But sometimes you just need to be on the roads so you can “go home.”      After the quick trip to the Far Far North  for our family funeral,  we just had to get home so Son could be at work the next day.    As pharmacist and manager,  there were just too many people depending upon him to be there for them.    A normally seven-hour trip on Sunday became  a ten-hour challenge.

We enjoyed the beautiful winter scenery at the beginning of our trip.   The Great Lakes that we passed were white, as far out  as the eye could see, and the shore was lined with huge white chunks of frozen churned-up waves.    The sky was white with overcast, and the forest was white, with  dark green outlines of the evergreens adding contrast and beauty.

But night came quickly:


We had a couple HUNDRED miles of this!

It was easier if we were able to follow another car:


Finally, near home, we took a “left turn”   at Michigan State University:

SAMSUNGWasn’t much “university” there.     In fact,  this Big Ten university closed down the next day, along with other colleges and schools –  and nearly everything else.    Many of the entrances to parking lots and side streets were blocked by cars hung up on the snow that hadn’t yet been plowed away.    People were trying to push their cars or shovel them out –  not very successfully, as we went by.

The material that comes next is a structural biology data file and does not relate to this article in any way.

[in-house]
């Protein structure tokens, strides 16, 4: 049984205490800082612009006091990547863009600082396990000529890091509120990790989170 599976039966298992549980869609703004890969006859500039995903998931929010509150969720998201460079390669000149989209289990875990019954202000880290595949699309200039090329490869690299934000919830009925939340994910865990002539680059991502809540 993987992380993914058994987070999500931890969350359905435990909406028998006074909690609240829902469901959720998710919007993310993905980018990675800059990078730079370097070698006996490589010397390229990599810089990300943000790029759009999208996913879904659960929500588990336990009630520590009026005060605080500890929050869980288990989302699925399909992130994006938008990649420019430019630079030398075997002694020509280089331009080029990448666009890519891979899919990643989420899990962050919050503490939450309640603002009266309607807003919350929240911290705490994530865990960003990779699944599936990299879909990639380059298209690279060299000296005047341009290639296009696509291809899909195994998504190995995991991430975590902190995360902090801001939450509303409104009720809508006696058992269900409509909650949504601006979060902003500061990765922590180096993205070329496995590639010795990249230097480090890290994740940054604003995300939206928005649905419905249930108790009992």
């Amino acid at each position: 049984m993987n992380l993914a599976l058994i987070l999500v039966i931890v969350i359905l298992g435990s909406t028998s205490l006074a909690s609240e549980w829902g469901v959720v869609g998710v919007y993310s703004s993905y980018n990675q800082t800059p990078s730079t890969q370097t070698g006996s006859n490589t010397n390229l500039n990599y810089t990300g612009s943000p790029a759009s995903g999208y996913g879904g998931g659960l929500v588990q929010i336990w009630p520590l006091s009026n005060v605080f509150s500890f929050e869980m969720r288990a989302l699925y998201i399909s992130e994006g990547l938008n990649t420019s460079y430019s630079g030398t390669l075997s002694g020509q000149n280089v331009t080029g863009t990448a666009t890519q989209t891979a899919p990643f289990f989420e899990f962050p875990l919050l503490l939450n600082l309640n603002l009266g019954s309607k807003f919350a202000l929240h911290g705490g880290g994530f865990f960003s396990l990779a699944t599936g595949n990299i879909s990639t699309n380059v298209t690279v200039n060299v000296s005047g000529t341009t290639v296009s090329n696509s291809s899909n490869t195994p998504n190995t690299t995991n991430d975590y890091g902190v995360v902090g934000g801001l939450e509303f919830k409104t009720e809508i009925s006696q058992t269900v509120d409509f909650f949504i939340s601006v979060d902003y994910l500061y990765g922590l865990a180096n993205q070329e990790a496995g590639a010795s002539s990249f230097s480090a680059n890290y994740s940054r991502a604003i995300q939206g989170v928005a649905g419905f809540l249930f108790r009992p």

Leaving the bright lights of the city,  we found the “main road”  to my home:

SAMSUNG And then we pushed our way into my own subdivision where we found the snow a little deeper:


What was on our minds?     Home soon!   We can finally relax and get warm!

But it was not to be:


We had some work to do before we could even get into the driveway.

I was grateful to Son for doing the driving and almost all the shoveling, but – in this day of texting –  he knew what he had facing him when he got to his own home:   his own driveway would have to be shoveled and a friend next door was stuck in his driveway. . . .

When morning came, I saw the snow:


Snow drifts on my deck.   I know I ought to be worried about the deck collapsing,   but for now, it’s really interesting to look at.   I was curious to see how deep it was, so I stuck a yardstick in the snow on the table:


That’s 18 inches.

Yep.  That was a good snowstorm!


Explore posts in the same categories: Current Events, Driving Adventures

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